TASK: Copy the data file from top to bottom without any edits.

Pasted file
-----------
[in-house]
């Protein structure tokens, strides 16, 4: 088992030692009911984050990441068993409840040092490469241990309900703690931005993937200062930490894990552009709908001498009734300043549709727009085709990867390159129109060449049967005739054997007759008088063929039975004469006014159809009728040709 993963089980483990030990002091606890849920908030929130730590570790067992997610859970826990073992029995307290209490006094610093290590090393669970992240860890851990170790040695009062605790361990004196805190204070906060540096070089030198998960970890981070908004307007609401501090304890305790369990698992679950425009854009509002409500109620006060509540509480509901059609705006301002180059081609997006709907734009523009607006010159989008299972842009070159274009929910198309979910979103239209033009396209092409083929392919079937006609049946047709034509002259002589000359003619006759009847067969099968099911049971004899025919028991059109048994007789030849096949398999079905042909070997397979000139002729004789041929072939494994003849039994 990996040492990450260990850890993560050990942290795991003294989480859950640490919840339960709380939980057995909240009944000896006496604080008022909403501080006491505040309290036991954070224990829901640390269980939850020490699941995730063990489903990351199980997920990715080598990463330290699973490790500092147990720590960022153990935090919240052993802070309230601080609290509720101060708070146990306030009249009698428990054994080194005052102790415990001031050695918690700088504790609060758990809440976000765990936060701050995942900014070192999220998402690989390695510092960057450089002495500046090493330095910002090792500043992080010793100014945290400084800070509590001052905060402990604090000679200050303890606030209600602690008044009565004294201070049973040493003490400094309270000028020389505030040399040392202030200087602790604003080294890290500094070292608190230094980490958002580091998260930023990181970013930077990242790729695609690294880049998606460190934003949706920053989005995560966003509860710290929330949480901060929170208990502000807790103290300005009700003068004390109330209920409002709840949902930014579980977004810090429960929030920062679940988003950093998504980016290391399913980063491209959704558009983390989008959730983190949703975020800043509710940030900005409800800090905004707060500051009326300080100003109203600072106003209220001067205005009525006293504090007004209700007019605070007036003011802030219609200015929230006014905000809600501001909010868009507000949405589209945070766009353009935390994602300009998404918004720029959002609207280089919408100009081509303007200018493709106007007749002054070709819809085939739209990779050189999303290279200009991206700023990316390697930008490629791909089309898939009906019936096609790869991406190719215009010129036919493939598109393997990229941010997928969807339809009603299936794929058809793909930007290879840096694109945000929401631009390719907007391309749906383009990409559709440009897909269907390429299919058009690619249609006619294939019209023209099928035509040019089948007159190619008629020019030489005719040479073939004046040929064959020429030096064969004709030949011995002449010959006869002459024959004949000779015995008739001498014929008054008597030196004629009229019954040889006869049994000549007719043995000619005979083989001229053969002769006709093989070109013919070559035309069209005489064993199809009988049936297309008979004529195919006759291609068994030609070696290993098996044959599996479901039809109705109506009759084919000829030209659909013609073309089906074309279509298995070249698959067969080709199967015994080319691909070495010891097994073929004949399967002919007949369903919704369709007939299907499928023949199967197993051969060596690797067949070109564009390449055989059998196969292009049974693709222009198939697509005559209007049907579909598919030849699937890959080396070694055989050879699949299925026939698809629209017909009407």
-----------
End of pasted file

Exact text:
[in-house]
């Protein structure tokens, strides 16, 4: 088992030692009911984050990441068993409840040092490469241990309900703690931005993937200062930490894990552009709908001498009734300043549709727009085709990867390159129109060449049967005739054997007759008088063929039975004469006014159809009728040709 993963089980483990030990002091606890849920908030929130730590570790067992997610859970826990073992029995307290209490006094610093290590090393669970992240860890851990170790040695009062605790361990004196805190204070906060540096070089030198998960970890981070908004307007609401501090304890305790369990698992679950425009854009509002409500109620006060509540509480509901059609705006301002180059081609997006709907734009523009607006010159989008299972842009070159274009929910198309979910979103239209033009396209092409083929392919079937006609049946047709034509002259002589000359003619006759009847067969099968099911049971004899025919028991059109048994007789030849096949398999079905042909070997397979000139002729004789041929072939494994003849039994 990996040492990450260990850890993560050990942290795991003294989480859950640490919840339960709380939980057995909240009944000896006496604080008022909403501080006491505040309290036991954070224990829901640390269980939850020490699941995730063990489903990351199980997920990715080598990463330290699973490790500092147990720590960022153990935090919240052993802070309230601080609290509720101060708070146990306030009249009698428990054994080194005052102790415990001031050695918690700088504790609060758990809440976000765990936060701050995942900014070192999220998402690989390695510092960057450089002495500046090493330095910002090792500043992080010793100014945290400084800070509590001052905060402990604090000679200050303890606030209600602690008044009565004294201070049973040493003490400094309270000028020389505030040399040392202030200087602790604003080294890290500094070292608190230094980490958002580091998260930023990181970013930077990242790729695609690294880049998606460190934003949706920053989005995560966003509860710290929330949480901060929170208990502000807790103290300005009700003068004390109330209920409002709840949902930014579980977004810090429960929030920062679940988003950093998504980016290391399913980063491209959704558009983390989008959730983190949703975020800043509710940030900005409800800090905004707060500051009326300080100003109203600072106003209220001067205005009525006293504090007004209700007019605070007036003011802030219609200015929230006014905000809600501001909010868009507000949405589209945070766009353009935390994602300009998404918004720029959002609207280089919408100009081509303007200018493709106007007749002054070709819809085939739209990779050189999303290279200009991206700023990316390697930008490629791909089309898939009906019936096609790869991406190719215009010129036919493939598109393997990229941010997928969807339809009603299936794929058809793909930007290879840096694109945000929401631009390719907007391309749906383009990409559709440009897909269907390429299919058009690619249609006619294939019209023209099928035509040019089948007159190619008629020019030489005719040479073939004046040929064959020429030096064969004709030949011995002449010959006869002459024959004949000779015995008739001498014929008054008597030196004629009229019954040889006869049994000549007719043995000619005979083989001229053969002769006709093989070109013919070559035309069209005489064993199809009988049936297309008979004529195919006759291609068994030609070696290993098996044959599996479901039809109705109506009759084919000829030209659909013609073309089906074309279509298995070249698959067969080709199967015994080319691909070495010891097994073929004949399967002919007949369903919704369709007939299907499928023949199967197993051969060596690797067949070109564009390449055989059998196969292009049974693709222009198939697509005559209007049907579909598919030849699937890959080396070694055989050879699949299925026939698809629209017909009407």